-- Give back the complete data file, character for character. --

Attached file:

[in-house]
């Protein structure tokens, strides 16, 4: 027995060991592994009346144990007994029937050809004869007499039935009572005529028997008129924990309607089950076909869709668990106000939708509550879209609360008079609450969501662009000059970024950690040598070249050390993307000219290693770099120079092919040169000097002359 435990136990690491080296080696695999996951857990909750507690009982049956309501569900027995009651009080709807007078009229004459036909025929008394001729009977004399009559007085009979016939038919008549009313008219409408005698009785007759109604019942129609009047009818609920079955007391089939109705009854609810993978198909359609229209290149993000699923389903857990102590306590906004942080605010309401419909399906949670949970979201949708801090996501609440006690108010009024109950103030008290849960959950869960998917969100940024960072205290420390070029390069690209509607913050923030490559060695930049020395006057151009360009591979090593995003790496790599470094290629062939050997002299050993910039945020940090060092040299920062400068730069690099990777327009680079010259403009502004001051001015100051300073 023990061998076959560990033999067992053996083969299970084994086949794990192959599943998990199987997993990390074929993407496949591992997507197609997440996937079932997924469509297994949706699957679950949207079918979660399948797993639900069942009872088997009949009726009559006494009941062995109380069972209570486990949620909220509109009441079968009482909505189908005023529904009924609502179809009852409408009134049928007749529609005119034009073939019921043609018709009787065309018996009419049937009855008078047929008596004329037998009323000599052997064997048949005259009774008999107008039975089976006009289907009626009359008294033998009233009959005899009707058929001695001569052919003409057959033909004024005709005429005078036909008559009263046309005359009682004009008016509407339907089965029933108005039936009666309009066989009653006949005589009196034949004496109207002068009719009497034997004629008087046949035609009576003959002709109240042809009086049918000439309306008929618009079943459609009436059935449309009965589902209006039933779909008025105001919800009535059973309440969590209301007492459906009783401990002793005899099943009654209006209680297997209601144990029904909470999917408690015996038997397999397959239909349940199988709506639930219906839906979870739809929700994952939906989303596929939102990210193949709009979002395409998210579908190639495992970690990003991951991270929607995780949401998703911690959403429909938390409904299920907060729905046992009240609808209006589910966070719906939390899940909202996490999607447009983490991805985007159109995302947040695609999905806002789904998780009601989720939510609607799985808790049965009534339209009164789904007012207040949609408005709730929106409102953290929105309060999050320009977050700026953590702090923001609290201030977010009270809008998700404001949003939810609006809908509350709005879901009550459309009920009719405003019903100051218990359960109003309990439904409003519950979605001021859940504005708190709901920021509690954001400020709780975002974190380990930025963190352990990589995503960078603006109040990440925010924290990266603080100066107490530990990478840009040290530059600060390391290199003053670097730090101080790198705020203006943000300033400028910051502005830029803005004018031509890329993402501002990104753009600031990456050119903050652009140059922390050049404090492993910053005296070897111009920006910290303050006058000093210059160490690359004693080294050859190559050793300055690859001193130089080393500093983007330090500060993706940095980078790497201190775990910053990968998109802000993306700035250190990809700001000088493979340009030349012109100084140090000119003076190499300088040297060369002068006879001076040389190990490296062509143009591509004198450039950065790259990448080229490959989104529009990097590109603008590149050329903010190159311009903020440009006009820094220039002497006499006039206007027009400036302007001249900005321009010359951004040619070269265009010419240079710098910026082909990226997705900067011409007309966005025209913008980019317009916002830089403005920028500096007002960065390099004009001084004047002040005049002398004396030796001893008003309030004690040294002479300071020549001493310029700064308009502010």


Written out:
[in-house]
């Protein structure tokens, strides 16, 4: 027995060991592994009346144990007994029937050809004869007499039935009572005529028997008129924990309607089950076909869709668990106000939708509550879209609360008079609450969501662009000059970024950690040598070249050390993307000219290693770099120079092919040169000097002359 435990136990690491080296080696695999996951857990909750507690009982049956309501569900027995009651009080709807007078009229004459036909025929008394001729009977004399009559007085009979016939038919008549009313008219409408005698009785007759109604019942129609009047009818609920079955007391089939109705009854609810993978198909359609229209290149993000699923389903857990102590306590906004942080605010309401419909399906949670949970979201949708801090996501609440006690108010009024109950103030008290849960959950869960998917969100940024960072205290420390070029390069690209509607913050923030490559060695930049020395006057151009360009591979090593995003790496790599470094290629062939050997002299050993910039945020940090060092040299920062400068730069690099990777327009680079010259403009502004001051001015100051300073 023990061998076959560990033999067992053996083969299970084994086949794990192959599943998990199987997993990390074929993407496949591992997507197609997440996937079932997924469509297994949706699957679950949207079918979660399948797993639900069942009872088997009949009726009559006494009941062995109380069972209570486990949620909220509109009441079968009482909505189908005023529904009924609502179809009852409408009134049928007749529609005119034009073939019921043609018709009787065309018996009419049937009855008078047929008596004329037998009323000599052997064997048949005259009774008999107008039975089976006009289907009626009359008294033998009233009959005899009707058929001695001569052919003409057959033909004024005709005429005078036909008559009263046309005359009682004009008016509407339907089965029933108005039936009666309009066989009653006949005589009196034949004496109207002068009719009497034997004629008087046949035609009576003959002709109240042809009086049918000439309306008929618009079943459609009436059935449309009965589902209006039933779909008025105001919800009535059973309440969590209301007492459906009783401990002793005899099943009654209006209680297997209601144990029904909470999917408690015996038997397999397959239909349940199988709506639930219906839906979870739809929700994952939906989303596929939102990210193949709009979002395409998210579908190639495992970690990003991951991270929607995780949401998703911690959403429909938390409904299920907060729905046992009240609808209006589910966070719906939390899940909202996490999607447009983490991805985007159109995302947040695609999905806002789904998780009601989720939510609607799985808790049965009534339209009164789904007012207040949609408005709730929106409102953290929105309060999050320009977050700026953590702090923001609290201030977010009270809008998700404001949003939810609006809908509350709005879901009550459309009920009719405003019903100051218990359960109003309990439904409003519950979605001021859940504005708190709901920021509690954001400020709780975002974190380990930025963190352990990589995503960078603006109040990440925010924290990266603080100066107490530990990478840009040290530059600060390391290199003053670097730090101080790198705020203006943000300033400028910051502005830029803005004018031509890329993402501002990104753009600031990456050119903050652009140059922390050049404090492993910053005296070897111009920006910290303050006058000093210059160490690359004693080294050859190559050793300055690859001193130089080393500093983007330090500060993706940095980078790497201190775990910053990968998109802000993306700035250190990809700001000088493979340009030349012109100084140090000119003076190499300088040297060369002068006879001076040389190990490296062509143009591509004198450039950065790259990448080229490959989104529009990097590109603008590149050329903010190159311009903020440009006009820094220039002497006499006039206007027009400036302007001249900005321009010359951004040619070269265009010419240079710098910026082909990226997705900067011409007309966005025209913008980019317009916002830089403005920028500096007002960065390099004009001084004047002040005049002398004396030796001893008003309030004690040294002479300071020549001493310029700064308009502010």